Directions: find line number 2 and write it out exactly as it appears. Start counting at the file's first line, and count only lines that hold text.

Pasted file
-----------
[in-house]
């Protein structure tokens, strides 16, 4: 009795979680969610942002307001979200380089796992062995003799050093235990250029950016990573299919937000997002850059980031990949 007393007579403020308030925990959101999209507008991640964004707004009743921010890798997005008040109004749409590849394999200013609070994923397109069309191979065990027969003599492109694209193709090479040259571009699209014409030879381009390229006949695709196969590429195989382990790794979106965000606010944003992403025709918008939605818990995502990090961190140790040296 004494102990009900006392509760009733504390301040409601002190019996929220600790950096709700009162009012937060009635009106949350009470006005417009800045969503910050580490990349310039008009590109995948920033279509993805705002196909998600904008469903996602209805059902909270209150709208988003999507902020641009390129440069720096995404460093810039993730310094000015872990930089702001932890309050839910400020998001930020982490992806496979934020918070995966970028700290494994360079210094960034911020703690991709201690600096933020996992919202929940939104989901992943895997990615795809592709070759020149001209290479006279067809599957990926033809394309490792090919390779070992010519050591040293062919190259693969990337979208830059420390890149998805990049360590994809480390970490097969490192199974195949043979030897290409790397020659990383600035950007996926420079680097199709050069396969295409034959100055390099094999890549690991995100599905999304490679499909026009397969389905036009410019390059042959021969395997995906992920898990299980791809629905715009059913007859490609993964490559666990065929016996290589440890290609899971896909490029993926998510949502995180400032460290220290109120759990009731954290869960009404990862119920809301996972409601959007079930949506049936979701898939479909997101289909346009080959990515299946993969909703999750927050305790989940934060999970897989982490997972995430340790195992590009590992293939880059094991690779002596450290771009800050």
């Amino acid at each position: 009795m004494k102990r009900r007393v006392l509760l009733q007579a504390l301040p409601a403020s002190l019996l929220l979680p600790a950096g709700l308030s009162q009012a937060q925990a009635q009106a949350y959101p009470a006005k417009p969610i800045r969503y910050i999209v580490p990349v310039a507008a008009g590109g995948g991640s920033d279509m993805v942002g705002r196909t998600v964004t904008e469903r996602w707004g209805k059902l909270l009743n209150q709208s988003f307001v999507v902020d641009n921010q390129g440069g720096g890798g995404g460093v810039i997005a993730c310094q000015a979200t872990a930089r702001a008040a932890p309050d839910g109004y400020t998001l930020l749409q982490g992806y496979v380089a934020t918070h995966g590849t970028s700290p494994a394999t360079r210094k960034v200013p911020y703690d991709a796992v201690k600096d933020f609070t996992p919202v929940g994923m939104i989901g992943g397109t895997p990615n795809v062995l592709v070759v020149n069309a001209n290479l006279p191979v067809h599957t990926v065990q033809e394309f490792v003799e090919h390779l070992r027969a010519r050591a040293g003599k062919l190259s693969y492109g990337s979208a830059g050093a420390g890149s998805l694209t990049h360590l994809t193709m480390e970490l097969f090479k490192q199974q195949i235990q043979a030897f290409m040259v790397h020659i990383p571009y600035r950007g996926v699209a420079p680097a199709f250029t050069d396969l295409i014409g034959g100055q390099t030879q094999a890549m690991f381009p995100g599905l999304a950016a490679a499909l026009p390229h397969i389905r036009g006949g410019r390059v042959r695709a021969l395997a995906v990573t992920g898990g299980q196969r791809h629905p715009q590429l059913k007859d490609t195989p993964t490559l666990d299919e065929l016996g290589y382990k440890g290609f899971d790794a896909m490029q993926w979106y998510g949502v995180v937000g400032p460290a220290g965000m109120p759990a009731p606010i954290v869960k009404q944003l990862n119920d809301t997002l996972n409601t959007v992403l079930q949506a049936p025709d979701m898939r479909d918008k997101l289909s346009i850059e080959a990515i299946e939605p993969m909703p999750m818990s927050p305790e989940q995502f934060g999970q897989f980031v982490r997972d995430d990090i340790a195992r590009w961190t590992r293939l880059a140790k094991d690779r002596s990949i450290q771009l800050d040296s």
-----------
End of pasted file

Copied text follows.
């Protein structure tokens, strides 16, 4: 009795979680969610942002307001979200380089796992062995003799050093235990250029950016990573299919937000997002850059980031990949 007393007579403020308030925990959101999209507008991640964004707004009743921010890798997005008040109004749409590849394999200013609070994923397109069309191979065990027969003599492109694209193709090479040259571009699209014409030879381009390229006949695709196969590429195989382990790794979106965000606010944003992403025709918008939605818990995502990090961190140790040296 004494102990009900006392509760009733504390301040409601002190019996929220600790950096709700009162009012937060009635009106949350009470006005417009800045969503910050580490990349310039008009590109995948920033279509993805705002196909998600904008469903996602209805059902909270209150709208988003999507902020641009390129440069720096995404460093810039993730310094000015872990930089702001932890309050839910400020998001930020982490992806496979934020918070995966970028700290494994360079210094960034911020703690991709201690600096933020996992919202929940939104989901992943895997990615795809592709070759020149001209290479006279067809599957990926033809394309490792090919390779070992010519050591040293062919190259693969990337979208830059420390890149998805990049360590994809480390970490097969490192199974195949043979030897290409790397020659990383600035950007996926420079680097199709050069396969295409034959100055390099094999890549690991995100599905999304490679499909026009397969389905036009410019390059042959021969395997995906992920898990299980791809629905715009059913007859490609993964490559666990065929016996290589440890290609899971896909490029993926998510949502995180400032460290220290109120759990009731954290869960009404990862119920809301996972409601959007079930949506049936979701898939479909997101289909346009080959990515299946993969909703999750927050305790989940934060999970897989982490997972995430340790195992590009590992293939880059094991690779002596450290771009800050």